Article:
The Secretary-General Remarks at closing of the 71st session of the General Assembly
New York, 11 September 2017
Let me begin with a warm and heartfelt thank you to President of the 71st session of the General Assembly Peter Thompson.
Thank you for your vision. Thank you for your energy. Thank you for your unmistakable assertive voice that may have given some of us flashbacks to our grammar school principals!
But most of all thank you for helping to steer the Member States to a solid record of achievement over the past year.
Day in and day out, you brought us together.
That spirit of unity has particular meaning today, the 16th anniversary of the horrific terrorist attacks on World Trade Center and other targets.
This was an assault on the United States. But so many of our Member States saw their citizens murdered that day.
I know you join me in expressing our sorrow and solidarity on this day.
In looking back over the work of the 71st session of the Assembly, I see many highlights.
Last September’s high level meeting on addressing large movements of refugees and migrants adopted the landmark New York Declaration, pointing the way towards compassionate and people-centred ways to address this challenge.
The resolution on the Quadrennial Comprehensive Policy Review of operational activities for development set the stage for re-positioning the United Nations to better support countries in implementing the 2030 Agenda for Sustainable Development.
The Assembly also took other important steps to advance the 2030 Agenda, including the establishment of the Technology Bank for the Least Developed Countries and the adoption of the indicator framework for the Sustainable Development Goals and targets.
President Thomson, I know you were especially pleased to convene the Ocean Conference in June. This was a timely exercise that has helped to raise awareness about the need to sustainably use the world’s marine resources.
It also showed the big impact that small island developing states such as Fiji can have in shaping the international agenda and providing solutions for shared problems.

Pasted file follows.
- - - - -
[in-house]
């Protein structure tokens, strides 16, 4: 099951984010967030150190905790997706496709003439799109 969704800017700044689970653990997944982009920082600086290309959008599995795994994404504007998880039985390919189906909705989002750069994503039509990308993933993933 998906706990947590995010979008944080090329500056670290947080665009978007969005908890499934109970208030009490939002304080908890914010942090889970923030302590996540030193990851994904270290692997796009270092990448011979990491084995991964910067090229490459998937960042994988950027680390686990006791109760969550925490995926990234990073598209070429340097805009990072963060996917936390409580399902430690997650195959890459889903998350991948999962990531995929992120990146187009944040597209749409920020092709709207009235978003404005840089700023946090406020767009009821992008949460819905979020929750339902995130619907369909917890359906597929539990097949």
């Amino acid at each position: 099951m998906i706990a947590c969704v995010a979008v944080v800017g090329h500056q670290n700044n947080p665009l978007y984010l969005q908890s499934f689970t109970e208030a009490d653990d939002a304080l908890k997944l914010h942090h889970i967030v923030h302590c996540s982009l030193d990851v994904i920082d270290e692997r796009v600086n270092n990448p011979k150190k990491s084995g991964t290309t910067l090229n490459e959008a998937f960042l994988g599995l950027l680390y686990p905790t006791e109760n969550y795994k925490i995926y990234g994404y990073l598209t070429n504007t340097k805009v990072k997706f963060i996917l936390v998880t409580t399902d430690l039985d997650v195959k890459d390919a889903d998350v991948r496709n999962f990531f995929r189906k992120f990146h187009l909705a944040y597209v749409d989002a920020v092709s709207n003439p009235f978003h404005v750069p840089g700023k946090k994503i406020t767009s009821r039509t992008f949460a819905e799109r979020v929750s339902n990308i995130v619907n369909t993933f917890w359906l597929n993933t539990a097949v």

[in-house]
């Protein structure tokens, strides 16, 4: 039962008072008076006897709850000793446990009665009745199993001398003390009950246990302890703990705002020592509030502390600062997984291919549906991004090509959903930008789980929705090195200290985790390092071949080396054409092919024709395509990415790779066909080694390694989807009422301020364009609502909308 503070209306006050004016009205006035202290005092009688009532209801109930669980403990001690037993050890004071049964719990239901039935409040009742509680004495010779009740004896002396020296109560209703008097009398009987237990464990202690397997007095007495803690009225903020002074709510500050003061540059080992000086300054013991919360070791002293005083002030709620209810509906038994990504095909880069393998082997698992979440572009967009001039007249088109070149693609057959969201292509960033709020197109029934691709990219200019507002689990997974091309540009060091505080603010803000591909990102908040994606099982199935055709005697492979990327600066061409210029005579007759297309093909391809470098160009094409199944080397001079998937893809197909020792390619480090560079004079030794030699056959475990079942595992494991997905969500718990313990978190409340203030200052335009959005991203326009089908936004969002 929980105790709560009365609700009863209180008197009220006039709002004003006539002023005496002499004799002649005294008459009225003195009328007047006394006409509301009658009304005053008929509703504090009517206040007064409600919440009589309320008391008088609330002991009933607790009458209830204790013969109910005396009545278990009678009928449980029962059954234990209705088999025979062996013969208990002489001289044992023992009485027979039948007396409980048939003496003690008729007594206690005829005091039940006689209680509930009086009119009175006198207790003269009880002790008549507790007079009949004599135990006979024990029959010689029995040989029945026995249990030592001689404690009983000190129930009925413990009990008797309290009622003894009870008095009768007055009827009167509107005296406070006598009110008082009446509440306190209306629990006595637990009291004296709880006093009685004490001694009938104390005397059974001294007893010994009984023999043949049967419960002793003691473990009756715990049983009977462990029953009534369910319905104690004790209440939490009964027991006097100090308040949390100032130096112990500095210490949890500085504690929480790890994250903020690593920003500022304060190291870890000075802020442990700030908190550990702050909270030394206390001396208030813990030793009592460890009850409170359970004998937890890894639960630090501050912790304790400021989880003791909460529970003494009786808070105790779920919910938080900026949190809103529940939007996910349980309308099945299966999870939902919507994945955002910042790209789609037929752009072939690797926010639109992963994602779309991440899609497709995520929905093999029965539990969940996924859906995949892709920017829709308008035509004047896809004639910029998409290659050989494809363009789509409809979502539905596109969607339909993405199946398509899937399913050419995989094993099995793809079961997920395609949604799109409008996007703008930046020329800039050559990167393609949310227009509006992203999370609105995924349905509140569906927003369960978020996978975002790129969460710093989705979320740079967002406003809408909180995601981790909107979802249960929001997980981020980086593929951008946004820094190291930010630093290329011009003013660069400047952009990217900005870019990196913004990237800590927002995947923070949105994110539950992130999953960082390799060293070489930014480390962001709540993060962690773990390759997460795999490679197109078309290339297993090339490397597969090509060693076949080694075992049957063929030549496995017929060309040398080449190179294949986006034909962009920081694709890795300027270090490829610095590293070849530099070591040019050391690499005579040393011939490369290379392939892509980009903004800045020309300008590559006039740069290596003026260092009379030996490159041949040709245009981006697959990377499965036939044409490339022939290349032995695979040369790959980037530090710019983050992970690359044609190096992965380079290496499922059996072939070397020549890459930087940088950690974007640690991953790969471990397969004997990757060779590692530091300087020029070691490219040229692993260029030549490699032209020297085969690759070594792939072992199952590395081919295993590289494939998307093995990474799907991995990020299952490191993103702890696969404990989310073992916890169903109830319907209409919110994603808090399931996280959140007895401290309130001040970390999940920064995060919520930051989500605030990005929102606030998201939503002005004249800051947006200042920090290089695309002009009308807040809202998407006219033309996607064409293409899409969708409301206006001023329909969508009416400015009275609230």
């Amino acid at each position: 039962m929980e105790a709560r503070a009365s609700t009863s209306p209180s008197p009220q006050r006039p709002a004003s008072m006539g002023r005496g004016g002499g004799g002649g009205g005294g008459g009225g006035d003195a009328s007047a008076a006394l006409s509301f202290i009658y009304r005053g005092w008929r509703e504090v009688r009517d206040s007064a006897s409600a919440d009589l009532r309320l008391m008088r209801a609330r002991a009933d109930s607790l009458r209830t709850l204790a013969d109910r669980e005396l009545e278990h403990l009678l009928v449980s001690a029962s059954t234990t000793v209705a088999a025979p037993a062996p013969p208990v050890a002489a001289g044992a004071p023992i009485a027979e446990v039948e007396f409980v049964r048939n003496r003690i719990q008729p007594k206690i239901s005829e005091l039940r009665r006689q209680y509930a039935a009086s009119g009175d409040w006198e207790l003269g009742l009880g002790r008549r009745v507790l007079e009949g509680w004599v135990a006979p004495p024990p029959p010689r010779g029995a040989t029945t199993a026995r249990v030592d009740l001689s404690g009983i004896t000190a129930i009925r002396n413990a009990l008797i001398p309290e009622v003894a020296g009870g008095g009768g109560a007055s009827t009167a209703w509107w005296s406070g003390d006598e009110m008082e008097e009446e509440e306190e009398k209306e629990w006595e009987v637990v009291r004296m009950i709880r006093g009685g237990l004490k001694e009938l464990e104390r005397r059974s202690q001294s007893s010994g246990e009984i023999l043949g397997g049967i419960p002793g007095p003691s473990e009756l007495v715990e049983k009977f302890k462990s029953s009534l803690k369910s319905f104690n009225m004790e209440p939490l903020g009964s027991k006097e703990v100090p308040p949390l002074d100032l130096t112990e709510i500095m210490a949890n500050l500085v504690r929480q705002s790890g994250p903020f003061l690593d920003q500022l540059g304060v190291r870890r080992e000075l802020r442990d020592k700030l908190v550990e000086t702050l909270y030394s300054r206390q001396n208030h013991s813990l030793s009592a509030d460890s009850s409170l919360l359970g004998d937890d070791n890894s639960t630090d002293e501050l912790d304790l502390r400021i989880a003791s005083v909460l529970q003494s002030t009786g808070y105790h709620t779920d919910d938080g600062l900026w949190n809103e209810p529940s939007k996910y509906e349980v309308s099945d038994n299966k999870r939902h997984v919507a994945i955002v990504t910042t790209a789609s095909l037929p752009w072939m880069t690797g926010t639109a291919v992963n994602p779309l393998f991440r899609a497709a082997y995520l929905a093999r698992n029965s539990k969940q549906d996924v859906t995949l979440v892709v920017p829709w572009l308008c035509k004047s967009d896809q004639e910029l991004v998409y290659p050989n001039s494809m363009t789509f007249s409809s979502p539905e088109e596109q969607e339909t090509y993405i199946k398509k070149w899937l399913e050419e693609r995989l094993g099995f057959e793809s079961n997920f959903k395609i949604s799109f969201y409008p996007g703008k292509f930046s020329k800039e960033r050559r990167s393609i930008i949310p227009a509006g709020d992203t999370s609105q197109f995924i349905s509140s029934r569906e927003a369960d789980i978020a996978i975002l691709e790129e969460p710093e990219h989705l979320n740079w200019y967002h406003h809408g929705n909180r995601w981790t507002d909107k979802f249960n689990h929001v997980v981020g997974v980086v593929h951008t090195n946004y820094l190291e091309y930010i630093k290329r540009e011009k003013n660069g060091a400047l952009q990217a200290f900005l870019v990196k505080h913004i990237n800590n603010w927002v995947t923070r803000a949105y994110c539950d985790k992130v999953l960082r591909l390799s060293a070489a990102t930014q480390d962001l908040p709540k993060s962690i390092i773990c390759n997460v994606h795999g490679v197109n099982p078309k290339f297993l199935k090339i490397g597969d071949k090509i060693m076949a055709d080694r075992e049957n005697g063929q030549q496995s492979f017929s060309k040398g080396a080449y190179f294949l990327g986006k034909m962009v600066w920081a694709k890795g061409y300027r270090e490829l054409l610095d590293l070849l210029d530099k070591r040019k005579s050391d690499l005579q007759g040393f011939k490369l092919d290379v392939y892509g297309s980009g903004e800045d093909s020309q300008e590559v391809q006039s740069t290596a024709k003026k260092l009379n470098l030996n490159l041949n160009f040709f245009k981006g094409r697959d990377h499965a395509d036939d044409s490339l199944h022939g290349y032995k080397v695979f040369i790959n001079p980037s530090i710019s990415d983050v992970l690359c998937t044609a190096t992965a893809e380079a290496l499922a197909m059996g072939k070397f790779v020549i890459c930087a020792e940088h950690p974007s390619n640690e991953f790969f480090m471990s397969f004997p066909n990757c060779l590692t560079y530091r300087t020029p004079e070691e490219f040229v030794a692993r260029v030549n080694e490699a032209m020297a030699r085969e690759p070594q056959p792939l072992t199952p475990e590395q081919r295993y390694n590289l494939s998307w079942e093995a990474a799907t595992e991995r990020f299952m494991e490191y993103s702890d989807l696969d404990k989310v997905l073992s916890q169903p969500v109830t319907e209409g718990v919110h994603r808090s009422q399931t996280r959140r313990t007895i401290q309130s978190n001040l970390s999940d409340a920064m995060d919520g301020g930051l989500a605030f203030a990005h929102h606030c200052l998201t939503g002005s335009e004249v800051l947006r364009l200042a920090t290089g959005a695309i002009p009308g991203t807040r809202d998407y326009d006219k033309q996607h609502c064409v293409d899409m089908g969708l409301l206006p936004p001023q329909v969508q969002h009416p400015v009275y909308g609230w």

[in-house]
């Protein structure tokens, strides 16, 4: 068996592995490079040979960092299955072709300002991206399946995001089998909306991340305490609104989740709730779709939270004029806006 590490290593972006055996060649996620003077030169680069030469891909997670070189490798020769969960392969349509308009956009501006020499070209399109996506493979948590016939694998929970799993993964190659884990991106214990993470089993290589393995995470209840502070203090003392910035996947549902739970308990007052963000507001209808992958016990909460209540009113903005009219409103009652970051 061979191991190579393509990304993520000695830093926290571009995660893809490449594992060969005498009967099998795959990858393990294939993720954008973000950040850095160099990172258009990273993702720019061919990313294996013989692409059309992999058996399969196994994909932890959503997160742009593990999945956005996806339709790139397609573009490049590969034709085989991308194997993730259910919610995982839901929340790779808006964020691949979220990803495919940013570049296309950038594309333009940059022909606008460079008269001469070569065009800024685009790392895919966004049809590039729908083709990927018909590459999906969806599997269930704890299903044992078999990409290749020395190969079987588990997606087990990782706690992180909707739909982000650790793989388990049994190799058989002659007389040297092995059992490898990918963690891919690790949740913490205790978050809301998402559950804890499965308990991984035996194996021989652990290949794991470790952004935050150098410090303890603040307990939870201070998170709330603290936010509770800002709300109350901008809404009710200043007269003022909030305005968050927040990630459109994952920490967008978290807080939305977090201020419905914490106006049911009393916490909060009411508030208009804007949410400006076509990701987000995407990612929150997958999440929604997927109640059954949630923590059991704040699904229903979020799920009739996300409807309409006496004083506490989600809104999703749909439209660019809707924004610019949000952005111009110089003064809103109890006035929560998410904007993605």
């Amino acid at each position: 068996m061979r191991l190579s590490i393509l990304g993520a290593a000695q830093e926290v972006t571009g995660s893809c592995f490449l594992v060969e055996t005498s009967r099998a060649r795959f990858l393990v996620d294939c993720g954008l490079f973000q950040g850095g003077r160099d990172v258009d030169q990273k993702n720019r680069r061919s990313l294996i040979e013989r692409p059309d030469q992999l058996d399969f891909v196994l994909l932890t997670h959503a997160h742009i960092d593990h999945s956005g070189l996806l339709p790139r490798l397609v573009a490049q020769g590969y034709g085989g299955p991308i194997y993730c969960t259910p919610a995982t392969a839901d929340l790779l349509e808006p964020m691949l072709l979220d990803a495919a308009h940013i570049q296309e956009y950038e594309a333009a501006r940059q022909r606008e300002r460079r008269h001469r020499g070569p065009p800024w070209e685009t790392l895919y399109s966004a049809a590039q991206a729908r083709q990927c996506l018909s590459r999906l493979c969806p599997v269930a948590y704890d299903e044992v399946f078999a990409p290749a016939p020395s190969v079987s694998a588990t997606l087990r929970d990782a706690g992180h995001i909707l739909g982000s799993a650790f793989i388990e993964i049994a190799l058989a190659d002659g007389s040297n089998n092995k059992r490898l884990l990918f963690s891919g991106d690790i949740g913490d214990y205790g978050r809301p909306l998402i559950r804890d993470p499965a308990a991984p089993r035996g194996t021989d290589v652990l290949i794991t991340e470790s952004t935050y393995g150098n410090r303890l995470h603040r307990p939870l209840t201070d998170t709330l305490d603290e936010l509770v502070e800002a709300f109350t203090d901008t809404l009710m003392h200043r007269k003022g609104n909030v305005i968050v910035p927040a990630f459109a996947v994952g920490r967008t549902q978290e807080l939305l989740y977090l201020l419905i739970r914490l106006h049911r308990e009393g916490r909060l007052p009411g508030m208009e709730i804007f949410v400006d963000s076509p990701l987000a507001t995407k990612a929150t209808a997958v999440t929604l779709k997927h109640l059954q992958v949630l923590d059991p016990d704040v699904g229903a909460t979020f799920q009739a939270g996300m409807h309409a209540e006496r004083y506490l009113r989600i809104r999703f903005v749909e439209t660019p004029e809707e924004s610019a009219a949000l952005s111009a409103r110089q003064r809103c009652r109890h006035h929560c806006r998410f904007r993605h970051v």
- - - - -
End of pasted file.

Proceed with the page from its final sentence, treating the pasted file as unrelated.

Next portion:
Over the past year the Assembly continued to serve as a forum for pressing global issues, from human trafficking to antimicrobial resistance. I have been pleased to see the doors of the Assembly opening ever wider to vital partners such as civil society, the private sector and, above all, young people.
Of course, the past Assembly also took up the task of selecting a new Secretary-General. With new features such as candidate dialogues and vision statements, that process has established new standards of transparency and interactivity. It is an honour to have gained your trust and to be sitting here today. I thank you as well for approving my proposal to establish the Office of Counter-Terrorism -- a key element in the reforms that I have set in motion.
To all the Member States, congratulations on a productive 71st session.
To Ambassador Thomson, you once said that you wanted your tenure to be measured by how good a start we get in implementing the 2030 Agenda. By that yardstick and many others, you can be very proud of your accomplishments.
Finally, to the incoming President Mr. Miroslav Lajcak, we look forward to working with you to build on the 71st session and make the 72nd session a great success in serving the world’s people.